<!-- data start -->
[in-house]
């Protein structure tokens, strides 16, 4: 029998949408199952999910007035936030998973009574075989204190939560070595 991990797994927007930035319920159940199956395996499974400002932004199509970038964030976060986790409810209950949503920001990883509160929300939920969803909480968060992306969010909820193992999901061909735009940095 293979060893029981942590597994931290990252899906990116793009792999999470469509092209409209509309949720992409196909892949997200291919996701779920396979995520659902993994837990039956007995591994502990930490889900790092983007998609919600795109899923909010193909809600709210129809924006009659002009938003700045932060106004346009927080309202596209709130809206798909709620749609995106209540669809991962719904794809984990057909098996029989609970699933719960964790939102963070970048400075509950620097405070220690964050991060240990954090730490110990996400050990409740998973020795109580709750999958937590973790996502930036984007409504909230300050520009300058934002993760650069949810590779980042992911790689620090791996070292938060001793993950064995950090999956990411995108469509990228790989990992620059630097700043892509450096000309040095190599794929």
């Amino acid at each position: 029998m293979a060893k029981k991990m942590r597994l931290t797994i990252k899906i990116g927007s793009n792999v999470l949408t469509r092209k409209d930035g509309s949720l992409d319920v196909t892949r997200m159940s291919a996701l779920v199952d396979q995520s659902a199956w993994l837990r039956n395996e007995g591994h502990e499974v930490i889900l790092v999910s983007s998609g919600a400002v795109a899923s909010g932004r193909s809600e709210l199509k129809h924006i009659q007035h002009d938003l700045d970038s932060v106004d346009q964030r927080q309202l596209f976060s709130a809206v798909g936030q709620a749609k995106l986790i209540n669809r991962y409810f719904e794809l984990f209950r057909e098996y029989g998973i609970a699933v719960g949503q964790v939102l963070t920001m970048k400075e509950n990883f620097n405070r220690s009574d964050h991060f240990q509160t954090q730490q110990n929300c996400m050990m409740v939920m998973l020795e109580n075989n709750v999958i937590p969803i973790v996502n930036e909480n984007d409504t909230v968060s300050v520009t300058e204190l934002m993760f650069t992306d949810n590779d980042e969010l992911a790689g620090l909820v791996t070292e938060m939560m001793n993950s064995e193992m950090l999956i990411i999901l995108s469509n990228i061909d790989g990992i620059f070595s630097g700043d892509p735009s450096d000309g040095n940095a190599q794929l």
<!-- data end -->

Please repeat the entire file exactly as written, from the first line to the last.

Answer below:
[in-house]
């Protein structure tokens, strides 16, 4: 029998949408199952999910007035936030998973009574075989204190939560070595 991990797994927007930035319920159940199956395996499974400002932004199509970038964030976060986790409810209950949503920001990883509160929300939920969803909480968060992306969010909820193992999901061909735009940095 293979060893029981942590597994931290990252899906990116793009792999999470469509092209409209509309949720992409196909892949997200291919996701779920396979995520659902993994837990039956007995591994502990930490889900790092983007998609919600795109899923909010193909809600709210129809924006009659002009938003700045932060106004346009927080309202596209709130809206798909709620749609995106209540669809991962719904794809984990057909098996029989609970699933719960964790939102963070970048400075509950620097405070220690964050991060240990954090730490110990996400050990409740998973020795109580709750999958937590973790996502930036984007409504909230300050520009300058934002993760650069949810590779980042992911790689620090791996070292938060001793993950064995950090999956990411995108469509990228790989990992620059630097700043892509450096000309040095190599794929």
């Amino acid at each position: 029998m293979a060893k029981k991990m942590r597994l931290t797994i990252k899906i990116g927007s793009n792999v999470l949408t469509r092209k409209d930035g509309s949720l992409d319920v196909t892949r997200m159940s291919a996701l779920v199952d396979q995520s659902a199956w993994l837990r039956n395996e007995g591994h502990e499974v930490i889900l790092v999910s983007s998609g919600a400002v795109a899923s909010g932004r193909s809600e709210l199509k129809h924006i009659q007035h002009d938003l700045d970038s932060v106004d346009q964030r927080q309202l596209f976060s709130a809206v798909g936030q709620a749609k995106l986790i209540n669809r991962y409810f719904e794809l984990f209950r057909e098996y029989g998973i609970a699933v719960g949503q964790v939102l963070t920001m970048k400075e509950n990883f620097n405070r220690s009574d964050h991060f240990q509160t954090q730490q110990n929300c996400m050990m409740v939920m998973l020795e109580n075989n709750v999958i937590p969803i973790v996502n930036e909480n984007d409504t909230v968060s300050v520009t300058e204190l934002m993760f650069t992306d949810n590779d980042e969010l992911a790689g620090l909820v791996t070292e938060m939560m001793n993950s064995e193992m950090l999956i990411i999901l995108s469509n990228i061909d790989g990992i620059f070595s630097g700043d892509p735009s450096d000309g040095n940095a190599q794929l």